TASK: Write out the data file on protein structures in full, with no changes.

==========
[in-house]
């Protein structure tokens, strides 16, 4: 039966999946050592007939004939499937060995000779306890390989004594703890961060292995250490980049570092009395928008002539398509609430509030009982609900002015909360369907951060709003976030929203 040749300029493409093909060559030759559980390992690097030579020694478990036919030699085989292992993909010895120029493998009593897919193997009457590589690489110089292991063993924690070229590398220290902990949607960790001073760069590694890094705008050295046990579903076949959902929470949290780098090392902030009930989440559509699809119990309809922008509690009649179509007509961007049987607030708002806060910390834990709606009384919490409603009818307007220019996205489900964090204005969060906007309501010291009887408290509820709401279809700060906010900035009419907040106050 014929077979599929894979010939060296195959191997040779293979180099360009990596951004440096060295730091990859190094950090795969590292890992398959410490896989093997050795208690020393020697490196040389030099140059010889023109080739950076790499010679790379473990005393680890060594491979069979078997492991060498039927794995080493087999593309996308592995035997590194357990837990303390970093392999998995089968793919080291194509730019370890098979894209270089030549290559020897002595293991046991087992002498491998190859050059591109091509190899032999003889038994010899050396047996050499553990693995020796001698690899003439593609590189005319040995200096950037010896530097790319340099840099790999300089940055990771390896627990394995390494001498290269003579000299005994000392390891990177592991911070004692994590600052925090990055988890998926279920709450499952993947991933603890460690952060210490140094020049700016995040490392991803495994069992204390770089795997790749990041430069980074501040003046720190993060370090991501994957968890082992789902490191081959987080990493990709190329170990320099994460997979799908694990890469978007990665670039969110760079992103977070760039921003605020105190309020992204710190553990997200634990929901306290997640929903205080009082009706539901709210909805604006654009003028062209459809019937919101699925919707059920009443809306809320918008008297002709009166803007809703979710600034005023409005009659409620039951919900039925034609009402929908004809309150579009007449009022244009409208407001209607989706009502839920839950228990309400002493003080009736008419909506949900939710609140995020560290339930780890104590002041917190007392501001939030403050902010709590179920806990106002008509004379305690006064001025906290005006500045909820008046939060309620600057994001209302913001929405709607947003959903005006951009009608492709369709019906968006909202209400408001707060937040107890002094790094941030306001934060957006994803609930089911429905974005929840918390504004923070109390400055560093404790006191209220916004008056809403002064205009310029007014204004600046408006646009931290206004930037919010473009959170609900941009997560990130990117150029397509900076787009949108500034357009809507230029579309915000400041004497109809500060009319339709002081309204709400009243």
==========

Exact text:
[in-house]
């Protein structure tokens, strides 16, 4: 039966999946050592007939004939499937060995000779306890390989004594703890961060292995250490980049570092009395928008002539398509609430509030009982609900002015909360369907951060709003976030929203 040749300029493409093909060559030759559980390992690097030579020694478990036919030699085989292992993909010895120029493998009593897919193997009457590589690489110089292991063993924690070229590398220290902990949607960790001073760069590694890094705008050295046990579903076949959902929470949290780098090392902030009930989440559509699809119990309809922008509690009649179509007509961007049987607030708002806060910390834990709606009384919490409603009818307007220019996205489900964090204005969060906007309501010291009887408290509820709401279809700060906010900035009419907040106050 014929077979599929894979010939060296195959191997040779293979180099360009990596951004440096060295730091990859190094950090795969590292890992398959410490896989093997050795208690020393020697490196040389030099140059010889023109080739950076790499010679790379473990005393680890060594491979069979078997492991060498039927794995080493087999593309996308592995035997590194357990837990303390970093392999998995089968793919080291194509730019370890098979894209270089030549290559020897002595293991046991087992002498491998190859050059591109091509190899032999003889038994010899050396047996050499553990693995020796001698690899003439593609590189005319040995200096950037010896530097790319340099840099790999300089940055990771390896627990394995390494001498290269003579000299005994000392390891990177592991911070004692994590600052925090990055988890998926279920709450499952993947991933603890460690952060210490140094020049700016995040490392991803495994069992204390770089795997790749990041430069980074501040003046720190993060370090991501994957968890082992789902490191081959987080990493990709190329170990320099994460997979799908694990890469978007990665670039969110760079992103977070760039921003605020105190309020992204710190553990997200634990929901306290997640929903205080009082009706539901709210909805604006654009003028062209459809019937919101699925919707059920009443809306809320918008008297002709009166803007809703979710600034005023409005009659409620039951919900039925034609009402929908004809309150579009007449009022244009409208407001209607989706009502839920839950228990309400002493003080009736008419909506949900939710609140995020560290339930780890104590002041917190007392501001939030403050902010709590179920806990106002008509004379305690006064001025906290005006500045909820008046939060309620600057994001209302913001929405709607947003959903005006951009009608492709369709019906968006909202209400408001707060937040107890002094790094941030306001934060957006994803609930089911429905974005929840918390504004923070109390400055560093404790006191209220916004008056809403002064205009310029007014204004600046408006646009931290206004930037919010473009959170609900941009997560990130990117150029397509900076787009949108500034357009809507230029579309915000400041004497109809500060009319339709002081309204709400009243």